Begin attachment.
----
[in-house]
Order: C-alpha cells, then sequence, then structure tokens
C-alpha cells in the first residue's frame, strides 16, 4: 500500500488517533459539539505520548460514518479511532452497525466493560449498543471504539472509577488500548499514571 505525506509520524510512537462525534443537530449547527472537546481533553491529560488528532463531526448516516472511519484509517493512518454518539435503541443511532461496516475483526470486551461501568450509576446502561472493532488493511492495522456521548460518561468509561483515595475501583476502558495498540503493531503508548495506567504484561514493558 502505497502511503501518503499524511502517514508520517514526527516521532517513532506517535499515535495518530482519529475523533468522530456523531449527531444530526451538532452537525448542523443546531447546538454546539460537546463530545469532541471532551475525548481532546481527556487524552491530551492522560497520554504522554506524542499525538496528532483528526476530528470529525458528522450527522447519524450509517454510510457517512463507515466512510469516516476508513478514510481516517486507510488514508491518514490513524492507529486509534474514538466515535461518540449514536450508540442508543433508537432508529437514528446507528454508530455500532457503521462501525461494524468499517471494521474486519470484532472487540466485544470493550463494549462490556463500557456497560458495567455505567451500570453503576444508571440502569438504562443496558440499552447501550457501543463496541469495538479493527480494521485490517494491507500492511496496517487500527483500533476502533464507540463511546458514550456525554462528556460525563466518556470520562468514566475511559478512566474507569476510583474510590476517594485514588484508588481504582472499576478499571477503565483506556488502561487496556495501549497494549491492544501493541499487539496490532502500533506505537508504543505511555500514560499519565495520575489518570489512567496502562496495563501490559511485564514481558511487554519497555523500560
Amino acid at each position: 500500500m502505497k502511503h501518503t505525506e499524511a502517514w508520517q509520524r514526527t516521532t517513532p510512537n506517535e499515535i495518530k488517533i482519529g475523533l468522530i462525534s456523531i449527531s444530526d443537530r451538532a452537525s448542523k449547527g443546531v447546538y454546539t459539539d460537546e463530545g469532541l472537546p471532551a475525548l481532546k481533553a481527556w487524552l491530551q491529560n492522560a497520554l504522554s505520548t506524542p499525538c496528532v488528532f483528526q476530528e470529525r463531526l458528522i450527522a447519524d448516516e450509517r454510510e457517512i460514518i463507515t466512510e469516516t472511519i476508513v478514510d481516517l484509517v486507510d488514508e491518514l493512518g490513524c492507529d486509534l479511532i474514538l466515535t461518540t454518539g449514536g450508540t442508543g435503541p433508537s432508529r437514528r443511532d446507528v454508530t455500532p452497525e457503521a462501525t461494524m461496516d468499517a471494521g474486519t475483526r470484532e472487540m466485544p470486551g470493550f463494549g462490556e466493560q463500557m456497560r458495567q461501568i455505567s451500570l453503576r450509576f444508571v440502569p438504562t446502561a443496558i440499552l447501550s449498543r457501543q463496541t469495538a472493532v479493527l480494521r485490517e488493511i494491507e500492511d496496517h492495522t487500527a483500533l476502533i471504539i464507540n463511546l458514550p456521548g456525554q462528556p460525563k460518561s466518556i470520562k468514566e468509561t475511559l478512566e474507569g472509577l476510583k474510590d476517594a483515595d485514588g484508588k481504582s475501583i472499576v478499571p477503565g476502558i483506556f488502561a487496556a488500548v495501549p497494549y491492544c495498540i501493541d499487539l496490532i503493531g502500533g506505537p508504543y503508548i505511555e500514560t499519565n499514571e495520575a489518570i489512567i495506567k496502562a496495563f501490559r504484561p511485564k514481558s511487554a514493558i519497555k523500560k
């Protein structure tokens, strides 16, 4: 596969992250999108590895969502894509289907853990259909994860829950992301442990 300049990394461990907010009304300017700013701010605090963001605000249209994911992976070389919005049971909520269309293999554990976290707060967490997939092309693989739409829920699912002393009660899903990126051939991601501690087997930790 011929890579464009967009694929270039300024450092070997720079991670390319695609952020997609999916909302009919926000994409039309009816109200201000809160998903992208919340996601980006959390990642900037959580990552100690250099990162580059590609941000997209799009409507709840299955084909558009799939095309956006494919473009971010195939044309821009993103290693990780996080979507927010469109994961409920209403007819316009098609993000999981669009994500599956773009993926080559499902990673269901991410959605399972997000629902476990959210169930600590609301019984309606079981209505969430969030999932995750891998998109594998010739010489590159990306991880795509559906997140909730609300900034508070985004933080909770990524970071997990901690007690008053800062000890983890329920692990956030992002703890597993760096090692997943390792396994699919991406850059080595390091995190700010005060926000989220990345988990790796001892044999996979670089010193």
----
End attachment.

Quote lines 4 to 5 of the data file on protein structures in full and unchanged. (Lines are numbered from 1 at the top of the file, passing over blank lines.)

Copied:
Amino acid at each position: 500500500m502505497k502511503h501518503t505525506e499524511a502517514w508520517q509520524r514526527t516521532t517513532p510512537n506517535e499515535i495518530k488517533i482519529g475523533l468522530i462525534s456523531i449527531s444530526d443537530r451538532a452537525s448542523k449547527g443546531v447546538y454546539t459539539d460537546e463530545g469532541l472537546p471532551a475525548l481532546k481533553a481527556w487524552l491530551q491529560n492522560a497520554l504522554s505520548t506524542p499525538c496528532v488528532f483528526q476530528e470529525r463531526l458528522i450527522a447519524d448516516e450509517r454510510e457517512i460514518i463507515t466512510e469516516t472511519i476508513v478514510d481516517l484509517v486507510d488514508e491518514l493512518g490513524c492507529d486509534l479511532i474514538l466515535t461518540t454518539g449514536g450508540t442508543g435503541p433508537s432508529r437514528r443511532d446507528v454508530t455500532p452497525e457503521a462501525t461494524m461496516d468499517a471494521g474486519t475483526r470484532e472487540m466485544p470486551g470493550f463494549g462490556e466493560q463500557m456497560r458495567q461501568i455505567s451500570l453503576r450509576f444508571v440502569p438504562t446502561a443496558i440499552l447501550s449498543r457501543q463496541t469495538a472493532v479493527l480494521r485490517e488493511i494491507e500492511d496496517h492495522t487500527a483500533l476502533i471504539i464507540n463511546l458514550p456521548g456525554q462528556p460525563k460518561s466518556i470520562k468514566e468509561t475511559l478512566e474507569g472509577l476510583k474510590d476517594a483515595d485514588g484508588k481504582s475501583i472499576v478499571p477503565g476502558i483506556f488502561a487496556a488500548v495501549p497494549y491492544c495498540i501493541d499487539l496490532i503493531g502500533g506505537p508504543y503508548i505511555e500514560t499519565n499514571e495520575a489518570i489512567i495506567k496502562a496495563f501490559r504484561p511485564k514481558s511487554a514493558i519497555k523500560k
């Protein structure tokens, strides 16, 4: 596969992250999108590895969502894509289907853990259909994860829950992301442990 300049990394461990907010009304300017700013701010605090963001605000249209994911992976070389919005049971909520269309293999554990976290707060967490997939092309693989739409829920699912002393009660899903990126051939991601501690087997930790 011929890579464009967009694929270039300024450092070997720079991670390319695609952020997609999916909302009919926000994409039309009816109200201000809160998903992208919340996601980006959390990642900037959580990552100690250099990162580059590609941000997209799009409507709840299955084909558009799939095309956006494919473009971010195939044309821009993103290693990780996080979507927010469109994961409920209403007819316009098609993000999981669009994500599956773009993926080559499902990673269901991410959605399972997000629902476990959210169930600590609301019984309606079981209505969430969030999932995750891998998109594998010739010489590159990306991880795509559906997140909730609300900034508070985004933080909770990524970071997990901690007690008053800062000890983890329920692990956030992002703890597993760096090692997943390792396994699919991406850059080595390091995190700010005060926000989220990345988990790796001892044999996979670089010193």